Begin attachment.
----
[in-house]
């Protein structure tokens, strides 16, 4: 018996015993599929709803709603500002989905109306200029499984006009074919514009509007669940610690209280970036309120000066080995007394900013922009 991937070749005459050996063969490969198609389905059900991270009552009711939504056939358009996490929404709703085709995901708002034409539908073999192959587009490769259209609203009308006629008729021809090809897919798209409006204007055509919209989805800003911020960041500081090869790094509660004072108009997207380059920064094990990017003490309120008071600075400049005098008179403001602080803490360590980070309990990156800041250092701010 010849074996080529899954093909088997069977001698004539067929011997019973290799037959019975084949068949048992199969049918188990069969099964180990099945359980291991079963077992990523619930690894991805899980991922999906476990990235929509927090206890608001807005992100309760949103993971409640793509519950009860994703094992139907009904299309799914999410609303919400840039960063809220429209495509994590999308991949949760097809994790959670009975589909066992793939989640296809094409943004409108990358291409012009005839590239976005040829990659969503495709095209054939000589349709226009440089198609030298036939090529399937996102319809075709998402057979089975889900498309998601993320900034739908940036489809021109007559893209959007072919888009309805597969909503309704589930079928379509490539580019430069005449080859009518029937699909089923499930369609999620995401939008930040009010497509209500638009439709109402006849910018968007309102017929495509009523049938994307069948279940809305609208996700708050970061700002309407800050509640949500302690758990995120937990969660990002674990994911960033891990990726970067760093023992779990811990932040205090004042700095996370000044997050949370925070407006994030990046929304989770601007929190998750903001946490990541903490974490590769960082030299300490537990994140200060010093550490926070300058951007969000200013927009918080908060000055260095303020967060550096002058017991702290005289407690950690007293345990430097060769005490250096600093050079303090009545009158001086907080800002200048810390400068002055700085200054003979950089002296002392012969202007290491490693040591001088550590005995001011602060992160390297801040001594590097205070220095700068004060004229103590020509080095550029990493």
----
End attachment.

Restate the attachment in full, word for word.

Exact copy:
[in-house]
């Protein structure tokens, strides 16, 4: 018996015993599929709803709603500002989905109306200029499984006009074919514009509007669940610690209280970036309120000066080995007394900013922009 991937070749005459050996063969490969198609389905059900991270009552009711939504056939358009996490929404709703085709995901708002034409539908073999192959587009490769259209609203009308006629008729021809090809897919798209409006204007055509919209989805800003911020960041500081090869790094509660004072108009997207380059920064094990990017003490309120008071600075400049005098008179403001602080803490360590980070309990990156800041250092701010 010849074996080529899954093909088997069977001698004539067929011997019973290799037959019975084949068949048992199969049918188990069969099964180990099945359980291991079963077992990523619930690894991805899980991922999906476990990235929509927090206890608001807005992100309760949103993971409640793509519950009860994703094992139907009904299309799914999410609303919400840039960063809220429209495509994590999308991949949760097809994790959670009975589909066992793939989640296809094409943004409108990358291409012009005839590239976005040829990659969503495709095209054939000589349709226009440089198609030298036939090529399937996102319809075709998402057979089975889900498309998601993320900034739908940036489809021109007559893209959007072919888009309805597969909503309704589930079928379509490539580019430069005449080859009518029937699909089923499930369609999620995401939008930040009010497509209500638009439709109402006849910018968007309102017929495509009523049938994307069948279940809305609208996700708050970061700002309407800050509640949500302690758990995120937990969660990002674990994911960033891990990726970067760093023992779990811990932040205090004042700095996370000044997050949370925070407006994030990046929304989770601007929190998750903001946490990541903490974490590769960082030299300490537990994140200060010093550490926070300058951007969000200013927009918080908060000055260095303020967060550096002058017991702290005289407690950690007293345990430097060769005490250096600093050079303090009545009158001086907080800002200048810390400068002055700085200054003979950089002296002392012969202007290491490693040591001088550590005995001011602060992160390297801040001594590097205070220095700068004060004229103590020509080095550029990493």